"The most wonderfulest City in Italy"


Feb 1/1919 32507/9 Y&L

Dear Jack
Just a line to let you know I am alright I have not much time as I am very busy man this week I have been working in the Church Army dishing tea out in the afternoon and night. I dont get away till 9.30p.m so I have not much time the job is alright, but I expect we are moving next week so I shall have to go back to the company, but address my letters the same as I get them alright We have a parson in charge of us of course he is like all the rest a bit of an old figgett. (fidget?) gets excited now and again, so you have to talk to him a bit. We have had supper with him these last four nights, of course we have cooked it between us. Well before I had this job I had a weekend at Venice, about three days, It is a most wonderful city, all built on small islands and their is some fine buildings. I went in S. Marks Church it is a wonderful sight, well I enjoyed my self very much, I got £5.00 to go with so I expect I shall be debt now but that does not matter so long that I am on the right side, and I thought I shall never get another chance. I will tell you all about it when I see you I hope to be seeing you in the summer time. Well write as often as you can I am pleased to hear that you and Agnes are keeping well. I hope you will write as often as you can. I am very pleased that they are going on alright at Ilkeston, Ethel tells me what a rum chap Willie gets I shall be glad to get home again I would rather do any thing than go on parade and do guards in fact I think I would rather be in the trenches in Italy. I am just going to have supper now.
With best love
to you both
Harry


32507/9th Batt
Dear Kate
I am getting on alright and am sorry I ask you to send me a shilling or two as the next day I was given a week end leave. I got £5.00 and went to Venice it is one of the most wonderfulest cities in Italy, it must be a sight in summer time to see the boats on the river and canals We put up at the Grand Canal Hotel, and we was alright. I have bought Connie and Willie a broach and Ethel a present, things are very dear, but I did not mind, and I had a shilling or two left. I will tell you all about it when I get home but I dont know when that will be, I hope it will not be long, only men with slips are getting home and I dont think our firm have got any work so they not bother with slips. I am glad that they are going on well at home, and pleased to hear about Connie I hope she will be able to walk soon I am working in the Church army Hut this week so I dont require any money, the job is all right plenty to eat, so you bet I dont grumble I have just made supper stewed meat, onions and potatoe and a piece of toast not bad, I dont think I shall be here above a week. I will write again soon but write as often as you can
With Love
Harry

9 comments:

Janell said...

I am so pleased that Harry and some of his fellow soldiers were allowed to see the sights of Venice which seems to have done wonders for his mental health. Venice certainly made an impression on him. I wonder if he was ever able to return. It seems that the poor economy affecting many countries was playing a major role in post-war discharge and return of soldiers to civilian life. The lucky ones had job prospects at home; Harry and the others must have had real concerns about the future.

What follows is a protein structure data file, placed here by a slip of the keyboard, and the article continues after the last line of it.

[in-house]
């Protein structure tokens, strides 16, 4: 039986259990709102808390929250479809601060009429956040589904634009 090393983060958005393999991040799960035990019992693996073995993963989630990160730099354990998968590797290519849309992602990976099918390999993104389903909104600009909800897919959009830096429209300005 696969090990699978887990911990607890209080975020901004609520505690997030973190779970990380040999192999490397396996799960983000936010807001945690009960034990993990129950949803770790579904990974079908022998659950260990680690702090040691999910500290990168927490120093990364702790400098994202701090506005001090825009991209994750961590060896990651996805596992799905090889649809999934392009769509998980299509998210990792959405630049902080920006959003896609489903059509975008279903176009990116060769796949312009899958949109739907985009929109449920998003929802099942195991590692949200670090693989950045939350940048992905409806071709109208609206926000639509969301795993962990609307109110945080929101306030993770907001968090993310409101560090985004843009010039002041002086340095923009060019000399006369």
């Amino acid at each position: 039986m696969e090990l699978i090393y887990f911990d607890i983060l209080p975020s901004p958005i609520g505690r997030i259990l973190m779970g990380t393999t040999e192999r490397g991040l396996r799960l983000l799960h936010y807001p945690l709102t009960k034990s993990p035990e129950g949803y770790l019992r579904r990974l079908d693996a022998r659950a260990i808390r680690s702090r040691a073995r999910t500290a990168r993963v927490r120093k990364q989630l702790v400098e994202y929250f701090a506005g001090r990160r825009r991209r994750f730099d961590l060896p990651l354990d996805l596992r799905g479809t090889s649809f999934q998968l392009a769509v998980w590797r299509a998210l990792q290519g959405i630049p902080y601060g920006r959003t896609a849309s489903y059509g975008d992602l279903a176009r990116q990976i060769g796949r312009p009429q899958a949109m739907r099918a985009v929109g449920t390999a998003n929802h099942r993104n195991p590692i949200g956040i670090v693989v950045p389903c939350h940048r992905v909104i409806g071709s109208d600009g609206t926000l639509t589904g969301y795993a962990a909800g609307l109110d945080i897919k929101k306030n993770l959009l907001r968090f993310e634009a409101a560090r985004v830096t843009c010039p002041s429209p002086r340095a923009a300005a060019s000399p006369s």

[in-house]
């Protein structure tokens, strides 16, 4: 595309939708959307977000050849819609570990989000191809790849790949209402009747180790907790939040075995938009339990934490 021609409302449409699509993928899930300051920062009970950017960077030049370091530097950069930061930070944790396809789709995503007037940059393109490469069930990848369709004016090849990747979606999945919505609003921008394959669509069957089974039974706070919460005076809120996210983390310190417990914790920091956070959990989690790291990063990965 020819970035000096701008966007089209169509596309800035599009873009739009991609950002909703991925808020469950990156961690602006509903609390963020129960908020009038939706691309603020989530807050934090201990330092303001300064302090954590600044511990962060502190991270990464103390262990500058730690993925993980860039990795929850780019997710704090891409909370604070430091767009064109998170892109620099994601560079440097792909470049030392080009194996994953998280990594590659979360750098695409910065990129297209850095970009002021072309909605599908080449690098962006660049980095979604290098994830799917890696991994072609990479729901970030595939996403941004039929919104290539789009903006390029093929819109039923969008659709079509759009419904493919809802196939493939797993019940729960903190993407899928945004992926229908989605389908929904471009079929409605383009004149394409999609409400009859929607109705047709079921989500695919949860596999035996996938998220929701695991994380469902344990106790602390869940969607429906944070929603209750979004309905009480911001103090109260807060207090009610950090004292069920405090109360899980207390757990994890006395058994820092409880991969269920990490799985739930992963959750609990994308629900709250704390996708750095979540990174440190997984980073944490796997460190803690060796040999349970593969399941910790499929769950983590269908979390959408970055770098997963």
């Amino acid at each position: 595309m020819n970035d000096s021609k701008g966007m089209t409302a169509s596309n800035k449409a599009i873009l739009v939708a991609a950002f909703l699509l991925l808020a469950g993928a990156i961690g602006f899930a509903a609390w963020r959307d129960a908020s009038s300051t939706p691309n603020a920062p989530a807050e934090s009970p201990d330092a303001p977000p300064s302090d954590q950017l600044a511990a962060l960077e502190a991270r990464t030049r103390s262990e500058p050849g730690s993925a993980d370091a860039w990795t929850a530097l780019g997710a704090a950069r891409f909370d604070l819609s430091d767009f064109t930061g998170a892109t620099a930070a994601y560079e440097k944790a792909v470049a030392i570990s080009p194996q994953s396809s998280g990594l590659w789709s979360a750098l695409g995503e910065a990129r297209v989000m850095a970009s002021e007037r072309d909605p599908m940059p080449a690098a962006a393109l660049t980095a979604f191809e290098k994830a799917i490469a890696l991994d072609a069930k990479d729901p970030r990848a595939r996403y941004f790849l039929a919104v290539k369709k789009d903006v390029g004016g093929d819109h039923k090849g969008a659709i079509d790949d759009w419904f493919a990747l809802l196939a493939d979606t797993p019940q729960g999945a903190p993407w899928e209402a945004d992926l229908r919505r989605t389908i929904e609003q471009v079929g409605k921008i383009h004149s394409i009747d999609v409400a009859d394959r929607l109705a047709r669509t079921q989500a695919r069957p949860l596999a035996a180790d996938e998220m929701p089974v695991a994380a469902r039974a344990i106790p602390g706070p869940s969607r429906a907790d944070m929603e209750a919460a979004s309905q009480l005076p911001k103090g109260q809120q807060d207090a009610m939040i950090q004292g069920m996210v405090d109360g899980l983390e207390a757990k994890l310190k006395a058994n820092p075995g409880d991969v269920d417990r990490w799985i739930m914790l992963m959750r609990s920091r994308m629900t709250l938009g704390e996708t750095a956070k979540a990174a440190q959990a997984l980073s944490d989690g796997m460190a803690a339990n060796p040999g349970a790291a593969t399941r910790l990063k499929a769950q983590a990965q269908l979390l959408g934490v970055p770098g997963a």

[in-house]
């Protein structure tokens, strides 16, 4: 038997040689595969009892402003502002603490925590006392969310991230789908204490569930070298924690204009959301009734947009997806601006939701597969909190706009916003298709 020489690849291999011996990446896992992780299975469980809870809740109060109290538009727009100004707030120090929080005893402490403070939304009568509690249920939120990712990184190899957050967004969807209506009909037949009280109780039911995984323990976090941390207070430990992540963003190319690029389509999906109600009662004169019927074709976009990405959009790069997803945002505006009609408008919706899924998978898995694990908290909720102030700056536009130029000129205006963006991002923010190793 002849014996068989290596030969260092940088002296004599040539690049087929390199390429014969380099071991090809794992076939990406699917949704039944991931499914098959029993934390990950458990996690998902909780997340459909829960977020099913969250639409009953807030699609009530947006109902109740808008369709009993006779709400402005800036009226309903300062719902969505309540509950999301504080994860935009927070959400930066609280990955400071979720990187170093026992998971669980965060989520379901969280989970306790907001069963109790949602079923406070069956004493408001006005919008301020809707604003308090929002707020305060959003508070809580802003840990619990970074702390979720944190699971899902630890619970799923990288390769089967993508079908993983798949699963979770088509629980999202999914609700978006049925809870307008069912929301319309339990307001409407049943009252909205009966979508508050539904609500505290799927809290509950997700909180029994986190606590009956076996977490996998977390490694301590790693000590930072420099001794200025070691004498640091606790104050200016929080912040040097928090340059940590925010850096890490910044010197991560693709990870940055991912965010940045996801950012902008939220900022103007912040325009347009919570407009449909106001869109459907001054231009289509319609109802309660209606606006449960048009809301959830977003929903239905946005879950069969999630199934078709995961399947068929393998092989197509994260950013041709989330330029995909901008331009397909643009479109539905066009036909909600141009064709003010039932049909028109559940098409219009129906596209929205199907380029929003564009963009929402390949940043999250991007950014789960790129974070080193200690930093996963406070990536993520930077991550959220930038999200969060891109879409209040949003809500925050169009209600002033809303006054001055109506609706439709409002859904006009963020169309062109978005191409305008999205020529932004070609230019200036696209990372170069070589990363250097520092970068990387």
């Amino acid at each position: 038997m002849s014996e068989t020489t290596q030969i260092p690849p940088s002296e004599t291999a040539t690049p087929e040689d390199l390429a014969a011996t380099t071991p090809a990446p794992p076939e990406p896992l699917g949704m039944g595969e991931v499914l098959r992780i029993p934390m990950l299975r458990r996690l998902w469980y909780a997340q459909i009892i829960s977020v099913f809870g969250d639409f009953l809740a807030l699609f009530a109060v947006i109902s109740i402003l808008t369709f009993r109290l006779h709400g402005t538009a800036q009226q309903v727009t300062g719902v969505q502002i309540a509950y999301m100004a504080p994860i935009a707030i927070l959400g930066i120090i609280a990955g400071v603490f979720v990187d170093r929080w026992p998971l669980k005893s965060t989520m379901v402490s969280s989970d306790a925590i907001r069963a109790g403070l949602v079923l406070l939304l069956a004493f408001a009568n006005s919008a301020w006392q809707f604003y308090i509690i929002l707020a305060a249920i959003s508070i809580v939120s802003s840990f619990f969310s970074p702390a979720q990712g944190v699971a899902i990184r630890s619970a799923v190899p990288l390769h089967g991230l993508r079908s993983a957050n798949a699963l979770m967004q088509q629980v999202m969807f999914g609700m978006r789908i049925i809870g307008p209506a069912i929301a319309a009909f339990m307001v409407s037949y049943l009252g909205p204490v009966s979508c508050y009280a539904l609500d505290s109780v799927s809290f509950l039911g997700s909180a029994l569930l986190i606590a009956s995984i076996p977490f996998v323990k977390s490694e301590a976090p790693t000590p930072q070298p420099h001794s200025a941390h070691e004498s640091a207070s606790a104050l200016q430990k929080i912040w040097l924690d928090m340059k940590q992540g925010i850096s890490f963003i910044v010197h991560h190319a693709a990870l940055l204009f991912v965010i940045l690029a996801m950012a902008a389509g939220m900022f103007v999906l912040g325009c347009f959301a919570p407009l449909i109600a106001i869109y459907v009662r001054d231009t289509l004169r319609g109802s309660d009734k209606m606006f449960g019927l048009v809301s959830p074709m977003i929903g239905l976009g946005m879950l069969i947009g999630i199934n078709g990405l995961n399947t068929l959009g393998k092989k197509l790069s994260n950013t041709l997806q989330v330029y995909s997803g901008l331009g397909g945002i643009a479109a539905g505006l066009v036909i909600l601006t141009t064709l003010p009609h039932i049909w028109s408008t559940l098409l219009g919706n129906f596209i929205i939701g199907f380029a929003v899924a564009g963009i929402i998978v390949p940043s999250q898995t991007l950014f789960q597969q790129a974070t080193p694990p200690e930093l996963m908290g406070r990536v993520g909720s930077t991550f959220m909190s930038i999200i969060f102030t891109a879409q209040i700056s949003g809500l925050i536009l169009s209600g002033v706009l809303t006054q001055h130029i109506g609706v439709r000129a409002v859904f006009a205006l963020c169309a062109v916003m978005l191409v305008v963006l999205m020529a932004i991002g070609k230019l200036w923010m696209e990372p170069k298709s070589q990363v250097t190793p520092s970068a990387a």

Anonymous said...

Soldiers from Australia took up to 12 months to return to Aus. As a result many having time in England after the war ended married while they were there and later brought their wives to Aus. Of course we must spare a thought for the many who were wounded or ill and many who continued to die long after Nov 11.

Anonymous said...

Dan Quayle would be thrilled to see how Harry spelled "potatoe". Vindication!

Sgt. Sam Avery said...

Hello Harry:
Glad to hear you've had the chance to see Venice. We have packed now and are ready to move In somewhere north on the Aisne line. Should be there in a day or two. Stop by for a read when you have the chance.

Regards,
Sam

Sgt Sam Avery said...

Hello Harry:
Glad to hear you've had the chance to do a bit of sight-seeing. We're on our way north to the Front in railcars that may hold 40 Frenchmen, but not as many of us strapping American lads. Soon our sight-seeing will be in No Man's Land. Stop by for a read when you can.

Stay well,
Sam

Kittybriton said...

It's wonderful to hear that you've had a chance to see Venice, Harry. It is one of the places I've long wanted to visit. And you got to stay in one of the posh hotels too! I should think it made a pleasant change from huddling in drafty trenches.

Sgt Sam Avery said...

Hello Harry:
Just a note to tell you that we are finally IN somewhere on the Aisne Line. This company was the first to see No Man's Land. Some of the boys have already been knocked off, but we're getting wiser and give as good as we get. Trench life is all that it's been cracked up to be. Stop by for a read when you get the chance. Stay well.

Regards,
Sam

Anonymous said...

Harry sounds a lot happier than he has done in recent times. It's good that he's getting decent food at last. Let's hope he gets to go home soon and get a job.

Mesut said...

good that he's getting decent food at last. Let's hope he gets to go home soon and get a job.

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